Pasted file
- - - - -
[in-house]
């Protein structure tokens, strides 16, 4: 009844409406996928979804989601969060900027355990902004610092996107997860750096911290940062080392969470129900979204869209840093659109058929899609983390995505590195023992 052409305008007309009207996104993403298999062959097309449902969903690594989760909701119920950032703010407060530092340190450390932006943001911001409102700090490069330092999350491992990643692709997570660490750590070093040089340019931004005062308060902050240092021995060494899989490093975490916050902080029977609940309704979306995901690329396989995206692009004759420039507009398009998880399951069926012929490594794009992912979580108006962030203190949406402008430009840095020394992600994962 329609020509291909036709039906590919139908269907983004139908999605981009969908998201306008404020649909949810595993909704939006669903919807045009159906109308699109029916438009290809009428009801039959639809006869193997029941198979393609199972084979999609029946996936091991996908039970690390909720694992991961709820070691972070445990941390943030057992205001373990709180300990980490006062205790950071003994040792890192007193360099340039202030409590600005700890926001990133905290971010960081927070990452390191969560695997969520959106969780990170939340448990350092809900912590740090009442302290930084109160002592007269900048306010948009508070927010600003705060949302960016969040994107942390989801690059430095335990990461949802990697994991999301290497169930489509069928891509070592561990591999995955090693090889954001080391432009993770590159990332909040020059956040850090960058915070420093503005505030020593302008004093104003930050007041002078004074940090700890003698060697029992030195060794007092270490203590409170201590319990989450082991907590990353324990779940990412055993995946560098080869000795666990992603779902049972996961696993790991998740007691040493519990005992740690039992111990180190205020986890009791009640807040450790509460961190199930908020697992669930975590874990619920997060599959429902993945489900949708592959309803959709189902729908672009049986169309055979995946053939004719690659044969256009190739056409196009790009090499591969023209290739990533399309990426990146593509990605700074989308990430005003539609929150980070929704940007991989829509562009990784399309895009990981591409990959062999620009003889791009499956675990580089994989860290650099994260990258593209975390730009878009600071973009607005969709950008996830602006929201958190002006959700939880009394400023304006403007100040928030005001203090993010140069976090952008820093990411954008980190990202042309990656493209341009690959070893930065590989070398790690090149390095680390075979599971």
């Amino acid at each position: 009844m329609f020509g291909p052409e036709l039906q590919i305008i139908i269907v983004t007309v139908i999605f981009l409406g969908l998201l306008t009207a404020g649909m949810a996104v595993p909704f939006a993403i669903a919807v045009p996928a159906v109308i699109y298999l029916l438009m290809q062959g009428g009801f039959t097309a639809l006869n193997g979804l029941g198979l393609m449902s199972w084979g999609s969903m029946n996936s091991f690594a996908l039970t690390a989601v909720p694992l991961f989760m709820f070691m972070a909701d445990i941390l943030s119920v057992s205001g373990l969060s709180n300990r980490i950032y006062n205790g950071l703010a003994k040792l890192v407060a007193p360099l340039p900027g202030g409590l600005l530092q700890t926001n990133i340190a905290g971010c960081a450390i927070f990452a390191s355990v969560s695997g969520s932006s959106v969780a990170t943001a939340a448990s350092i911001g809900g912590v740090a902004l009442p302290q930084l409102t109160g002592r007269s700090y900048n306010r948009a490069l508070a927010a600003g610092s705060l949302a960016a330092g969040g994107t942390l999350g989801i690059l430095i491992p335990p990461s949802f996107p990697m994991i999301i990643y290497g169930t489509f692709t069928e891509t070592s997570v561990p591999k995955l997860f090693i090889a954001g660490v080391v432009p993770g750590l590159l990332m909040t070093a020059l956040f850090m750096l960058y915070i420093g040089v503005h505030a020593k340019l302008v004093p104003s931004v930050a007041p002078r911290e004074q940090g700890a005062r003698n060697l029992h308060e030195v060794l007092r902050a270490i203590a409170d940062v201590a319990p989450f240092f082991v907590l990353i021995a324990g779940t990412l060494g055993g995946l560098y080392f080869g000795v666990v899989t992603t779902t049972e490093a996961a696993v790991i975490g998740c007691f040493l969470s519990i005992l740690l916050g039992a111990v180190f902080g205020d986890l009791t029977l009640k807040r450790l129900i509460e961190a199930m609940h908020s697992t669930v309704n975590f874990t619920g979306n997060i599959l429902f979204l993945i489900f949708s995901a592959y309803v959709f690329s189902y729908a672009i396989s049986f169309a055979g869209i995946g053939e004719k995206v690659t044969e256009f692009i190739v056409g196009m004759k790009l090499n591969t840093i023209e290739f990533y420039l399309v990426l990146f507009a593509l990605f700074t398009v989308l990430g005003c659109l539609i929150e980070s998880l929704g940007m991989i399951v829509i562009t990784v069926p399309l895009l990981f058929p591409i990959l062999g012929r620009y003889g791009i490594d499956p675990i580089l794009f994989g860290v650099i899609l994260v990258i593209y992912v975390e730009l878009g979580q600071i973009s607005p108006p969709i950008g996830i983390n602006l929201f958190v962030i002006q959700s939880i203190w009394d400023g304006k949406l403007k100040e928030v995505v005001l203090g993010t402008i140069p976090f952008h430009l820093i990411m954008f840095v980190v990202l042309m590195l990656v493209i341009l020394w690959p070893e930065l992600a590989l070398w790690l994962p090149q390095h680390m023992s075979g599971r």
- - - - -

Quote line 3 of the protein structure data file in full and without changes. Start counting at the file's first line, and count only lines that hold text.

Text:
């Amino acid at each position: 009844m329609f020509g291909p052409e036709l039906q590919i305008i139908i269907v983004t007309v139908i999605f981009l409406g969908l998201l306008t009207a404020g649909m949810a996104v595993p909704f939006a993403i669903a919807v045009p996928a159906v109308i699109y298999l029916l438009m290809q062959g009428g009801f039959t097309a639809l006869n193997g979804l029941g198979l393609m449902s199972w084979g999609s969903m029946n996936s091991f690594a996908l039970t690390a989601v909720p694992l991961f989760m709820f070691m972070a909701d445990i941390l943030s119920v057992s205001g373990l969060s709180n300990r980490i950032y006062n205790g950071l703010a003994k040792l890192v407060a007193p360099l340039p900027g202030g409590l600005l530092q700890t926001n990133i340190a905290g971010c960081a450390i927070f990452a390191s355990v969560s695997g969520s932006s959106v969780a990170t943001a939340a448990s350092i911001g809900g912590v740090a902004l009442p302290q930084l409102t109160g002592r007269s700090y900048n306010r948009a490069l508070a927010a600003g610092s705060l949302a960016a330092g969040g994107t942390l999350g989801i690059l430095i491992p335990p990461s949802f996107p990697m994991i999301i990643y290497g169930t489509f692709t069928e891509t070592s997570v561990p591999k995955l997860f090693i090889a954001g660490v080391v432009p993770g750590l590159l990332m909040t070093a020059l956040f850090m750096l960058y915070i420093g040089v503005h505030a020593k340019l302008v004093p104003s931004v930050a007041p002078r911290e004074q940090g700890a005062r003698n060697l029992h308060e030195v060794l007092r902050a270490i203590a409170d940062v201590a319990p989450f240092f082991v907590l990353i021995a324990g779940t990412l060494g055993g995946l560098y080392f080869g000795v666990v899989t992603t779902t049972e490093a996961a696993v790991i975490g998740c007691f040493l969470s519990i005992l740690l916050g039992a111990v180190f902080g205020d986890l009791t029977l009640k807040r450790l129900i509460e961190a199930m609940h908020s697992t669930v309704n975590f874990t619920g979306n997060i599959l429902f979204l993945i489900f949708s995901a592959y309803v959709f690329s189902y729908a672009i396989s049986f169309a055979g869209i995946g053939e004719k995206v690659t044969e256009f692009i190739v056409g196009m004759k790009l090499n591969t840093i023209e290739f990533y420039l399309v990426l990146f507009a593509l990605f700074t398009v989308l990430g005003c659109l539609i929150e980070s998880l929704g940007m991989i399951v829509i562009t990784v069926p399309l895009l990981f058929p591409i990959l062999g012929r620009y003889g791009i490594d499956p675990i580089l794009f994989g860290v650099i899609l994260v990258i593209y992912v975390e730009l878009g979580q600071i973009s607005p108006p969709i950008g996830i983390n602006l929201f958190v962030i002006q959700s939880i203190w009394d400023g304006k949406l403007k100040e928030v995505v005001l203090g993010t402008i140069p976090f952008h430009l820093i990411m954008f840095v980190v990202l042309m590195l990656v493209i341009l020394w690959p070893e930065l992600a590989l070398w790690l994962p090149q390095h680390m023992s075979g599971r």